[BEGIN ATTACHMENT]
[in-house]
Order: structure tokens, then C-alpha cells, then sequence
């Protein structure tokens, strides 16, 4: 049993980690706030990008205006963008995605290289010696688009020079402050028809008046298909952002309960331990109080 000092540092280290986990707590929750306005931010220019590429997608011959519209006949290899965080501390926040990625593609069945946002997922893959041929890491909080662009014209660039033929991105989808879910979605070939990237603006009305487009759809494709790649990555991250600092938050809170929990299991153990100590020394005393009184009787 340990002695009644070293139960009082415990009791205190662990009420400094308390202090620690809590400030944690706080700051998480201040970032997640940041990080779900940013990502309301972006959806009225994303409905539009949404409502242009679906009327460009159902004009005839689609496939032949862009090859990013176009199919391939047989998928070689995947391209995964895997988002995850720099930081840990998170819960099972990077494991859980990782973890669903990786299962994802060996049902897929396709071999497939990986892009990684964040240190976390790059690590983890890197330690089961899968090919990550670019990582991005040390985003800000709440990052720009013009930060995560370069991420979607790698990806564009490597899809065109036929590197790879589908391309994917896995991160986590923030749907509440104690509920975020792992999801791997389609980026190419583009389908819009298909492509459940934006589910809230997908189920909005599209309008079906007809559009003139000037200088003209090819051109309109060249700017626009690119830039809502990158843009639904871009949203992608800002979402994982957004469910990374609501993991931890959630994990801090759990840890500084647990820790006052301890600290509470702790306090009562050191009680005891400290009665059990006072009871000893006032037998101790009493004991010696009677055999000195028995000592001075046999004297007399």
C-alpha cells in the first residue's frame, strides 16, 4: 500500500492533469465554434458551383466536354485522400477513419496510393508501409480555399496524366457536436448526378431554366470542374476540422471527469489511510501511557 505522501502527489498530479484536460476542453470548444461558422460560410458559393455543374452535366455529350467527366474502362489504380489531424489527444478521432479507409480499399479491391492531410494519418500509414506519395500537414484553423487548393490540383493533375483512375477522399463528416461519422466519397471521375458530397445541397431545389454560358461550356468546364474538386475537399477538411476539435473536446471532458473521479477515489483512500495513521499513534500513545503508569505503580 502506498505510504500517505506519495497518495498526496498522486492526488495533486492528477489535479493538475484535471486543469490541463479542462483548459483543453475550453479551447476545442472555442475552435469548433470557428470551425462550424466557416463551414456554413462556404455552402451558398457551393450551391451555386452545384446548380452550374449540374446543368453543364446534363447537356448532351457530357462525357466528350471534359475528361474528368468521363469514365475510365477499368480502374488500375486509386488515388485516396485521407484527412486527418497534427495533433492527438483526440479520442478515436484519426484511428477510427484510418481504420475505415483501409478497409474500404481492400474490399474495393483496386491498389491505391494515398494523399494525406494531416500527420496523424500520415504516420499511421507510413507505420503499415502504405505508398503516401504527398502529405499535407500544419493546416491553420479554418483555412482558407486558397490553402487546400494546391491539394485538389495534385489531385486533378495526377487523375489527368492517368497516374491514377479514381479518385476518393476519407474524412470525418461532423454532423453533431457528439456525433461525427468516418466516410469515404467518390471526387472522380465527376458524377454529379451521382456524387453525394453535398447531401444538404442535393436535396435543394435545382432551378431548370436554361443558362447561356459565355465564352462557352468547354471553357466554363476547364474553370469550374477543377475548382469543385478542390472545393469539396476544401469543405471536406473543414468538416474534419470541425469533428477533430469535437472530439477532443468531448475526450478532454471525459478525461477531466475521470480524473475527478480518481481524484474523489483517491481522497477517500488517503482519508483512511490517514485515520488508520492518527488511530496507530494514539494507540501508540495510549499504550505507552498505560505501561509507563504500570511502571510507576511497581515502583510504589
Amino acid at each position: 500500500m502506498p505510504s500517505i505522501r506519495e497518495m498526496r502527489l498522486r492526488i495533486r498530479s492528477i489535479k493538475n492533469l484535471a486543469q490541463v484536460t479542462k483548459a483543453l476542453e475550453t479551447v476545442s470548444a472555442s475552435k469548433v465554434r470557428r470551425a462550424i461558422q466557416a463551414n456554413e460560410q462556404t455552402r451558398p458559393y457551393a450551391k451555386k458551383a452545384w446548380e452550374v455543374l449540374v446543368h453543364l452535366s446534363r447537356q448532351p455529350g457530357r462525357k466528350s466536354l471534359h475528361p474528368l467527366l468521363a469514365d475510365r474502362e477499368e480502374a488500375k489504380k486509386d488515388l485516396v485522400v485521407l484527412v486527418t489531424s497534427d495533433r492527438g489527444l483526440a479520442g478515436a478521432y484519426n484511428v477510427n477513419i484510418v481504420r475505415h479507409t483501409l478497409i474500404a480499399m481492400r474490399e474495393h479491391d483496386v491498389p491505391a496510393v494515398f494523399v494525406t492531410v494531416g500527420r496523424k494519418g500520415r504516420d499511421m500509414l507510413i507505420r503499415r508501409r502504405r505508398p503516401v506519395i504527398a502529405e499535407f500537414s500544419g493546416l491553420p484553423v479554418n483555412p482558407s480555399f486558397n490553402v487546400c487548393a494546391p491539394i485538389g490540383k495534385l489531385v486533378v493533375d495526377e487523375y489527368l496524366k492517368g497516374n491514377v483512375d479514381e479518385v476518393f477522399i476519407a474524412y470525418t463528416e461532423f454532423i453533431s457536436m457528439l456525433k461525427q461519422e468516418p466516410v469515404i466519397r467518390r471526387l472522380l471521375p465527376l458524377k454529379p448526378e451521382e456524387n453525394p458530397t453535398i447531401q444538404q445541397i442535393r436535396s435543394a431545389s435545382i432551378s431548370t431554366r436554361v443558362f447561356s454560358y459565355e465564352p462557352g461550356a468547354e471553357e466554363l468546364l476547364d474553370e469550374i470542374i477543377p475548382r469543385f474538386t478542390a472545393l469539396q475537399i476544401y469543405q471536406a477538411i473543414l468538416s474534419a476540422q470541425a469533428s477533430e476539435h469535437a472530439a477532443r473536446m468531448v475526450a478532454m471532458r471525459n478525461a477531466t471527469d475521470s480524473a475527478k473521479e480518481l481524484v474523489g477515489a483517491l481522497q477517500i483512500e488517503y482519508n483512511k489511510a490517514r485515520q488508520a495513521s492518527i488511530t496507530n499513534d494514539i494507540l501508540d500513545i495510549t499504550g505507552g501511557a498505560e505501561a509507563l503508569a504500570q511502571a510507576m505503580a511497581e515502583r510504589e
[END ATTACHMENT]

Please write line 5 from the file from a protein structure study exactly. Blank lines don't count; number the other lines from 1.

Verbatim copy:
Amino acid at each position: 500500500m502506498p505510504s500517505i505522501r506519495e497518495m498526496r502527489l498522486r492526488i495533486r498530479s492528477i489535479k493538475n492533469l484535471a486543469q490541463v484536460t479542462k483548459a483543453l476542453e475550453t479551447v476545442s470548444a472555442s475552435k469548433v465554434r470557428r470551425a462550424i461558422q466557416a463551414n456554413e460560410q462556404t455552402r451558398p458559393y457551393a450551391k451555386k458551383a452545384w446548380e452550374v455543374l449540374v446543368h453543364l452535366s446534363r447537356q448532351p455529350g457530357r462525357k466528350s466536354l471534359h475528361p474528368l467527366l468521363a469514365d475510365r474502362e477499368e480502374a488500375k489504380k486509386d488515388l485516396v485522400v485521407l484527412v486527418t489531424s497534427d495533433r492527438g489527444l483526440a479520442g478515436a478521432y484519426n484511428v477510427n477513419i484510418v481504420r475505415h479507409t483501409l478497409i474500404a480499399m481492400r474490399e474495393h479491391d483496386v491498389p491505391a496510393v494515398f494523399v494525406t492531410v494531416g500527420r496523424k494519418g500520415r504516420d499511421m500509414l507510413i507505420r503499415r508501409r502504405r505508398p503516401v506519395i504527398a502529405e499535407f500537414s500544419g493546416l491553420p484553423v479554418n483555412p482558407s480555399f486558397n490553402v487546400c487548393a494546391p491539394i485538389g490540383k495534385l489531385v486533378v493533375d495526377e487523375y489527368l496524366k492517368g497516374n491514377v483512375d479514381e479518385v476518393f477522399i476519407a474524412y470525418t463528416e461532423f454532423i453533431s457536436m457528439l456525433k461525427q461519422e468516418p466516410v469515404i466519397r467518390r471526387l472522380l471521375p465527376l458524377k454529379p448526378e451521382e456524387n453525394p458530397t453535398i447531401q444538404q445541397i442535393r436535396s435543394a431545389s435545382i432551378s431548370t431554366r436554361v443558362f447561356s454560358y459565355e465564352p462557352g461550356a468547354e471553357e466554363l468546364l476547364d474553370e469550374i470542374i477543377p475548382r469543385f474538386t478542390a472545393l469539396q475537399i476544401y469543405q471536406a477538411i473543414l468538416s474534419a476540422q470541425a469533428s477533430e476539435h469535437a472530439a477532443r473536446m468531448v475526450a478532454m471532458r471525459n478525461a477531466t471527469d475521470s480524473a475527478k473521479e480518481l481524484v474523489g477515489a483517491l481522497q477517500i483512500e488517503y482519508n483512511k489511510a490517514r485515520q488508520a495513521s492518527i488511530t496507530n499513534d494514539i494507540l501508540d500513545i495510549t499504550g505507552g501511557a498505560e505501561a509507563l503508569a504500570q511502571a510507576m505503580a511497581e515502583r510504589e